Whether you’re a beginner runner just starting your running journey or an experienced runner getting back in the game, it’s always a good time to set a goal of running a mile a day.
You might not seem like it’s an achievable goal at first but with the tips listed in this article as well as the method I’ve mentioned to get started, you’ll be running a mile a day in no time!
In truth, I usually do NOT recommend running streaks. In other words, running daily.
However, for those who are just getting started or those who simply need to create some consistency there are indeed benefits.
Running a mile a day can help relieve stress, fight depression, and even increase your lifespan! There are many other benefits to running and, in this article, you’ll learn not only that but how to get started and tips to keep you going.
11 Benefits of Running a Mile a Day
Running is incredibly beneficial for you in many ways. The good news is that you can start experiencing those benefits when you start running a mile a day. Here’s what running a mile a day can do for you and your body:
1. Improve Your Cardiovascular Health
Running improves cardiorespiratory fitness markers by forcing your heart and lungs to work harder. Therefore, it strengthens your heart, expands your lung capacity, and lowers your risk of cardiovascular disease.
Good cardiorespiratory health helps prevent heart disease, lowers cholesterol levels, prevents type 2 diabetes, increases lung capacity, and strengthens the immune system overall.
People who run even five minutes a day as part of a workout can cut their chances of having a heart attack or stroke by 45%.
In general, the better your cardiorespiratory health is, the more fit and healthy you’ll be.
2. Relieve Stress and Keep It in Check
Excessive stress can result in a variety of physical and behavioral symptoms, ranging from headaches and exhaustion to decreased motivation.
Running helps to lower stress hormones, allowing you to feel your best. It also makes your body produce endorphins and endocannabinoids, which make you feel relaxed and happy.
It also works as a ‘moving meditation’, as the repetitive movements help clear the mind of worries. Running also increases self-confidence, improves self-esteem, and helps you relax.
So, if you’re looking to relieve stress and keep it in check, running a mile a day might just do the trick!
3. Sleep Better
A great benefit of running a mile a day is from day one being able to sleep better!
Running boosts serotonin levels in the body, which is a hormone involved in the sleep-wake cycle according to a study published in 2014.
The endorphins released as a result of running will also help keep all those anxious thoughts in check at night while you’re trying to fall asleep. Over time, running trains the mind to relax and push away these worries, allowing for more restful sleep.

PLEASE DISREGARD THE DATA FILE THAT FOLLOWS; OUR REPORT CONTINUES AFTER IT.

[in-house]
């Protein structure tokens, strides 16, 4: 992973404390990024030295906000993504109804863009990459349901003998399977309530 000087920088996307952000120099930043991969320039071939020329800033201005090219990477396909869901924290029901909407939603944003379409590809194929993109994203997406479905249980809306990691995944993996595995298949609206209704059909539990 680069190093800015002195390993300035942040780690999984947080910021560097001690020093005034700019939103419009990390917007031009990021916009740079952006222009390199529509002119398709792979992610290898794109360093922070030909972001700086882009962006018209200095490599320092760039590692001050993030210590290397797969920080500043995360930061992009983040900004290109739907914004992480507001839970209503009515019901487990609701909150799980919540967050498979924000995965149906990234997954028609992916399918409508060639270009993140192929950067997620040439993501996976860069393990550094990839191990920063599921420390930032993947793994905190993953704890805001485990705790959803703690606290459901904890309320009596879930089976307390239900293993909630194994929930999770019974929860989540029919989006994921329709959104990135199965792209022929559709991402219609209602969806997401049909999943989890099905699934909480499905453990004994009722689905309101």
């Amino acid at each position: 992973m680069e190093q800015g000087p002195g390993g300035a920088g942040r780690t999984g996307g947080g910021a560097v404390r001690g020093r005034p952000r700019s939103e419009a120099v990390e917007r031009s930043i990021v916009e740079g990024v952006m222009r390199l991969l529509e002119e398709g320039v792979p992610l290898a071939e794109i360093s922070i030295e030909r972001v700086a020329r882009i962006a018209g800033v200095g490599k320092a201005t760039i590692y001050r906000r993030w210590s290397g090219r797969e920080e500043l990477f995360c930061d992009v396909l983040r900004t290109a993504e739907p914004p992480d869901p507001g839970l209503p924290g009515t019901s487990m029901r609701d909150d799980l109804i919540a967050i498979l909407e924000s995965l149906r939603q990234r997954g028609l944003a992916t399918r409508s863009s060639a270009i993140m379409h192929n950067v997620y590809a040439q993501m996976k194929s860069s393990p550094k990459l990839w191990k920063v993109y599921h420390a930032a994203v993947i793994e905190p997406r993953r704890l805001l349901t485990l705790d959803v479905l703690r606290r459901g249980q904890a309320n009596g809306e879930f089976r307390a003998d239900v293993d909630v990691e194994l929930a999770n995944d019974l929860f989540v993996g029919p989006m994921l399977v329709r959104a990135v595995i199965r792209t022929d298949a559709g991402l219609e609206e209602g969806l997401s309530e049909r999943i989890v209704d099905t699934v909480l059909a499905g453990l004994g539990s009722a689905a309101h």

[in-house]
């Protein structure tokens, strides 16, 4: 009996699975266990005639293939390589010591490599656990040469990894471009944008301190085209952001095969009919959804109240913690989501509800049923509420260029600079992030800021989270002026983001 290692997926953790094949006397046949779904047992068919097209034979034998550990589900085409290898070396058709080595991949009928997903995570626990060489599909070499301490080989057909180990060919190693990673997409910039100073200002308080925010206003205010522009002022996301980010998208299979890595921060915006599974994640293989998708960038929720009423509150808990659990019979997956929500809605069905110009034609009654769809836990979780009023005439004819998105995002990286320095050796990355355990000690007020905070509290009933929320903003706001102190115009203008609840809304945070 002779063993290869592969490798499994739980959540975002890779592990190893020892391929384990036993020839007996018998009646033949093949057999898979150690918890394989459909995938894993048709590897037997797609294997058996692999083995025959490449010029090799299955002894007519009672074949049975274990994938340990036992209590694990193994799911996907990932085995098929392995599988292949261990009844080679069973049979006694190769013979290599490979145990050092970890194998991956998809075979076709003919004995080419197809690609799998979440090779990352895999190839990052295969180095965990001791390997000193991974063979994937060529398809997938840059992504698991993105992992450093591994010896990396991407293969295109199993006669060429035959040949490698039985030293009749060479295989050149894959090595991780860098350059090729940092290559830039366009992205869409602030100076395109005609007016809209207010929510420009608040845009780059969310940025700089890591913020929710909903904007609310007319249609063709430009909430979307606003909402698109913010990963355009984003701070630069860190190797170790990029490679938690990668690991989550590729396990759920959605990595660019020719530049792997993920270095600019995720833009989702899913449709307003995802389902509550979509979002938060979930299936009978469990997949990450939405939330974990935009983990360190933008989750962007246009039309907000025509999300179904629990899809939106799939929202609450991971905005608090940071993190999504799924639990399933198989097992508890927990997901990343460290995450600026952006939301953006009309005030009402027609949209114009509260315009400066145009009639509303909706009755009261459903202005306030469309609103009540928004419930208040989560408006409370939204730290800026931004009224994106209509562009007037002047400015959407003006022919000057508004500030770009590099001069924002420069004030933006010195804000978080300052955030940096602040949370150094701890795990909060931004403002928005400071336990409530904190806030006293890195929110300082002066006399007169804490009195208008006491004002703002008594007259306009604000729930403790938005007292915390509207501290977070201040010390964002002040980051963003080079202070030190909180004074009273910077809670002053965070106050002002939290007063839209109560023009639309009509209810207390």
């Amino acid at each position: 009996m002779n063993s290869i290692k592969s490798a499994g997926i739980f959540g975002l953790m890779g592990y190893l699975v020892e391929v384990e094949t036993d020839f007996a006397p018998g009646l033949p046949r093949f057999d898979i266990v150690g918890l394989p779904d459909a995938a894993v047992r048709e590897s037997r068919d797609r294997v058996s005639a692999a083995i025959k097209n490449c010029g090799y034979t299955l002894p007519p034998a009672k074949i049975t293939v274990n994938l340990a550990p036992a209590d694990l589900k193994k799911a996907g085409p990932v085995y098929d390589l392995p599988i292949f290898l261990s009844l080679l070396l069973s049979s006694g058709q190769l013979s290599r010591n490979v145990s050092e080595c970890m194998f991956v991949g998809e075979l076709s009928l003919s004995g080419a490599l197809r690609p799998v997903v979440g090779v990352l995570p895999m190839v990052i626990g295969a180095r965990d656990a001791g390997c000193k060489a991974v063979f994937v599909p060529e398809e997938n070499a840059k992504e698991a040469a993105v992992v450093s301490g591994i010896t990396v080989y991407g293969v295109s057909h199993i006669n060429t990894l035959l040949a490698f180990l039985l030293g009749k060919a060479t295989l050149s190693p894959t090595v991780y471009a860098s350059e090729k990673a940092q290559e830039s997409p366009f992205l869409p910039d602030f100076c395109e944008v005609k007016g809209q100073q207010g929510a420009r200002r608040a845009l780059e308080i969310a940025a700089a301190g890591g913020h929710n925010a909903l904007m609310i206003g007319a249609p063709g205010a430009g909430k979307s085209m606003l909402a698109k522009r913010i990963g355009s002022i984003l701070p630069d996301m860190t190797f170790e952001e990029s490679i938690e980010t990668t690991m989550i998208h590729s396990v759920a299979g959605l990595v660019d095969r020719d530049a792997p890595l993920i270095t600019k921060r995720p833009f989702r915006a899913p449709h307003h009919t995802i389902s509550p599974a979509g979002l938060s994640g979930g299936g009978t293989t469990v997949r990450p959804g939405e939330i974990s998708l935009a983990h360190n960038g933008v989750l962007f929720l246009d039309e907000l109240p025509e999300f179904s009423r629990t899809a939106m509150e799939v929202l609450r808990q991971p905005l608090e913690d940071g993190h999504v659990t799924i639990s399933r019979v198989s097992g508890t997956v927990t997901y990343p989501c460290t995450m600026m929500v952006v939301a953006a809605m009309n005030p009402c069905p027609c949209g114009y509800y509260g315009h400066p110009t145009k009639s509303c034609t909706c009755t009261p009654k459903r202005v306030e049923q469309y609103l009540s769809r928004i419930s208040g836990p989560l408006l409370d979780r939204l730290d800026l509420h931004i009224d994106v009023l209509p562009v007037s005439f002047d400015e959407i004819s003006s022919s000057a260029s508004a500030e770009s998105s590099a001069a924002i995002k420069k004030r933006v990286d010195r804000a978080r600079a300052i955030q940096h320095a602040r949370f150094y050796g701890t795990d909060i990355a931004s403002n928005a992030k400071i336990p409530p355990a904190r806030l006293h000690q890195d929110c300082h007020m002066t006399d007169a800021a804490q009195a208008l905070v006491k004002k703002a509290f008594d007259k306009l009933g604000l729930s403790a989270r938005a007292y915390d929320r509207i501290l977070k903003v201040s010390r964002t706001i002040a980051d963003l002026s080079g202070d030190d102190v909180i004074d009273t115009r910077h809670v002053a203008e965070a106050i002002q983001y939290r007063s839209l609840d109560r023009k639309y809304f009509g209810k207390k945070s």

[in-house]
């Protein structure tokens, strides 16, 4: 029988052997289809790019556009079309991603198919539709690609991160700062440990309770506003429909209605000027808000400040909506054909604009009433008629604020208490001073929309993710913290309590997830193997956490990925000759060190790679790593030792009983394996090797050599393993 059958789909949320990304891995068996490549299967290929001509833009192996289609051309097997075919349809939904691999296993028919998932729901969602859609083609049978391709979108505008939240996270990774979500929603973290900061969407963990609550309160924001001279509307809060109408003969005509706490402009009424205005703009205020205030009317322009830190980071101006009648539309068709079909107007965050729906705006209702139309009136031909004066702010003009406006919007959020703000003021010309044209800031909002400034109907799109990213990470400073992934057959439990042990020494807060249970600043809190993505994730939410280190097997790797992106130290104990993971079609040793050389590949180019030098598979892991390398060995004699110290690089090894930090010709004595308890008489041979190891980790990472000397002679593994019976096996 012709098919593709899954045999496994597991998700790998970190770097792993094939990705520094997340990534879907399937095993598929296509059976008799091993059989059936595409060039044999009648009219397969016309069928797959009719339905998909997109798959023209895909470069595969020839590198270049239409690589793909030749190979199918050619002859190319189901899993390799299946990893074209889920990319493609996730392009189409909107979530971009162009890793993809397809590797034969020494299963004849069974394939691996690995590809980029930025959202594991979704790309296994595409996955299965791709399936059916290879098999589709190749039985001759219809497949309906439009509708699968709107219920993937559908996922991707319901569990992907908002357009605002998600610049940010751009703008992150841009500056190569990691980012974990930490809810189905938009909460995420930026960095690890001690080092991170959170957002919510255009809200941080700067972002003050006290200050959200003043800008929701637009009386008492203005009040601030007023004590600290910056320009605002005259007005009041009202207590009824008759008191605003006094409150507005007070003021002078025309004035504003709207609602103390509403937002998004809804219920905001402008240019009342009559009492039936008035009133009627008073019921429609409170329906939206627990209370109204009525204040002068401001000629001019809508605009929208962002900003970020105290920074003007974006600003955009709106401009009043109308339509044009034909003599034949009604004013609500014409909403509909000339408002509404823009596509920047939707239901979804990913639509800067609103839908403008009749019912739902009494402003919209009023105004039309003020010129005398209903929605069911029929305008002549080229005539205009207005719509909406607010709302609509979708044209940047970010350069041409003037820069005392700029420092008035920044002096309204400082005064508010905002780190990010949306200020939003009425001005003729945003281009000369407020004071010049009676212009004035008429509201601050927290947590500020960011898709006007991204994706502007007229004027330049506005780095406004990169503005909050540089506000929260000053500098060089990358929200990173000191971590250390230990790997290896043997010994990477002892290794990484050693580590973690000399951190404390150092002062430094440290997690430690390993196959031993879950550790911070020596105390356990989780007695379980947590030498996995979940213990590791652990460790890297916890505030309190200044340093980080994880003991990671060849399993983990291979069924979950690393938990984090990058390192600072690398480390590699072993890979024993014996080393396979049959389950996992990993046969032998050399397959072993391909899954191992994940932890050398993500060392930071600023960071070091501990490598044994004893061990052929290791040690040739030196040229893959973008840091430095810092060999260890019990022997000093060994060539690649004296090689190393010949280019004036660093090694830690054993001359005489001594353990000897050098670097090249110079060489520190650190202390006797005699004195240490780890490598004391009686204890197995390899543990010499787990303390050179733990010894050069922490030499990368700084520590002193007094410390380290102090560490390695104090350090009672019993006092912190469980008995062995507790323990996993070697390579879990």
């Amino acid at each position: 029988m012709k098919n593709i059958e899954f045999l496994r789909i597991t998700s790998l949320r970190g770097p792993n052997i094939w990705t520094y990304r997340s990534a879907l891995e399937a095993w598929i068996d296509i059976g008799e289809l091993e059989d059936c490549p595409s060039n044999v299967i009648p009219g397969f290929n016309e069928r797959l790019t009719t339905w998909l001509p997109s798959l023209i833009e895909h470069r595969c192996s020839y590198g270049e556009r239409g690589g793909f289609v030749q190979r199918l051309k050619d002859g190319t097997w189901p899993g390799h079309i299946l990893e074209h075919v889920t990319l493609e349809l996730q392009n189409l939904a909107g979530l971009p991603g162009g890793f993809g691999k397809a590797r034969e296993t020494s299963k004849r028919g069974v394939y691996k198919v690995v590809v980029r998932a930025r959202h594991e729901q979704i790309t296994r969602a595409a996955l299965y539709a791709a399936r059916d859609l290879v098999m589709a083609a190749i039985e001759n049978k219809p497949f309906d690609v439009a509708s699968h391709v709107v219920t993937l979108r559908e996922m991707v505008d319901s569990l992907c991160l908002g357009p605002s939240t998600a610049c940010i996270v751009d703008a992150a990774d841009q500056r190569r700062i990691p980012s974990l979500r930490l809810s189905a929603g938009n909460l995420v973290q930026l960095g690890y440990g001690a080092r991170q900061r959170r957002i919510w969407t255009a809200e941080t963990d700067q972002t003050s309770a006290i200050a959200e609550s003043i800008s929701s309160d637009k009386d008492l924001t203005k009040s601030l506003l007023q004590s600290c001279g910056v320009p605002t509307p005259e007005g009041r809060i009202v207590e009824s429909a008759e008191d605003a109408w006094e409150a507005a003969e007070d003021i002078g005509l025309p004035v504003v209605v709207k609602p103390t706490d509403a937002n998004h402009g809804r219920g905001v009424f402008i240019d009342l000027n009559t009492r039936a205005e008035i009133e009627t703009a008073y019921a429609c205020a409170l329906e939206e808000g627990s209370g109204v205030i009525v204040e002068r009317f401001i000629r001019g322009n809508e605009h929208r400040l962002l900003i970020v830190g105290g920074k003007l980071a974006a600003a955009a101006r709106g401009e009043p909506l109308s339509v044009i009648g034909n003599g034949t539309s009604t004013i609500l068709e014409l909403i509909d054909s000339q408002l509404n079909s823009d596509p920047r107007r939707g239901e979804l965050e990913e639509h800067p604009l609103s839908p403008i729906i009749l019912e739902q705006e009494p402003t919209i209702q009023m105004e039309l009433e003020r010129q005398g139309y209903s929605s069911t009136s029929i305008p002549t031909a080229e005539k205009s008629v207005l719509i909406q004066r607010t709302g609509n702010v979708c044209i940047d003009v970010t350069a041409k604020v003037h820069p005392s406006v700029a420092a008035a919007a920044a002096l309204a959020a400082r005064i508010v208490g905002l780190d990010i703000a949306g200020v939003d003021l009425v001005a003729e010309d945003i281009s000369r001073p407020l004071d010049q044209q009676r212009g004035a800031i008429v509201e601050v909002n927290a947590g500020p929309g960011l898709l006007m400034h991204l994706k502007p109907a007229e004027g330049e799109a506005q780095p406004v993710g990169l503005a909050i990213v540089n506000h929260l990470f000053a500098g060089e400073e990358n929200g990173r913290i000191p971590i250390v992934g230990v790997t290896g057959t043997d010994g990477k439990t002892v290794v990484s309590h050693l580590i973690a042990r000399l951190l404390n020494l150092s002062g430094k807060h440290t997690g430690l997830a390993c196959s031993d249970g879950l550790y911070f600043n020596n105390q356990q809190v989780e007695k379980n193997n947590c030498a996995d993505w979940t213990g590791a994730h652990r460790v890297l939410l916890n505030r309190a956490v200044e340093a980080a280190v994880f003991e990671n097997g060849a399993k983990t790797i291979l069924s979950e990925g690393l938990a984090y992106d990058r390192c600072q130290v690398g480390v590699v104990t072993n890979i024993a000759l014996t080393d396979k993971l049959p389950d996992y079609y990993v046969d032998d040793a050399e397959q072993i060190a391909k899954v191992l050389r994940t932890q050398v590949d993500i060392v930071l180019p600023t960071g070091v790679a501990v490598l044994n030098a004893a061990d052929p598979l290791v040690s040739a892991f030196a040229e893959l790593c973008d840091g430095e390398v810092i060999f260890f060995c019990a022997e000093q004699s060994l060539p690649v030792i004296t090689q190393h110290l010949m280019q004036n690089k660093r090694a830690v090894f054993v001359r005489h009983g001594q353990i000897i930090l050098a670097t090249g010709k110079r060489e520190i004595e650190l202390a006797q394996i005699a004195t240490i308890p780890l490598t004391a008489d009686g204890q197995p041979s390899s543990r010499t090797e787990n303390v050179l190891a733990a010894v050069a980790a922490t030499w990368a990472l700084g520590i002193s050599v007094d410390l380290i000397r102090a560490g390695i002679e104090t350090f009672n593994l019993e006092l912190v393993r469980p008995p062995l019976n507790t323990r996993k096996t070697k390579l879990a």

As you cool down after a run, the drop in body temperature also relaxes the body and preps it for rest. With all these three things combined, you’re bound to have a good night’s sleep!
Because let’s not forget that sleep for runners is our best recovery tool.
4. Fight Depression
Aerobic exercise, such as running, has a comparable effect on the brain as antidepressant medications. It has also been shown in some studies to be just as helpful in treating depression.
It promotes the formation of new brain pathways and the expansion of the hippocampus, which helps alleviate depressive symptoms.
If you suffer from depression, anxiety, or other mental health difficulties, running a mile every day may help give you that needed mood boost.
5. Feel the ‘Runner’s High’
You don’t need to be experiencing depression to reap the benefits of running a mile a day.
When you first start running, your body goes through a transition: your breathing may get heavy, and you may notice your pulse quicken as your heart pumps harder to move oxygenated blood to your muscles and brain.
As you hit your stride, your body releases endorphins, which are feel-good hormones. And, while endorphins may prevent muscles from feeling pain, endorphins in the blood are unlikely to contribute to a euphoric feeling or any mood change at all. Endorphins don’t cross the blood-brain barrier.
Running raises the level of endocannabinoids in the bloodstream. Endocannabinoids, unlike endorphins, can easily cross the cellular barrier that separates the bloodstream from the brain.
6. Healthy Weight Loss
If you continue your present eating habits and run a mile a day, you may burn enough calories to lose one pound of weight per month. If you want to lose more weight, increase your aerobic activity and reduce your calorie consumption.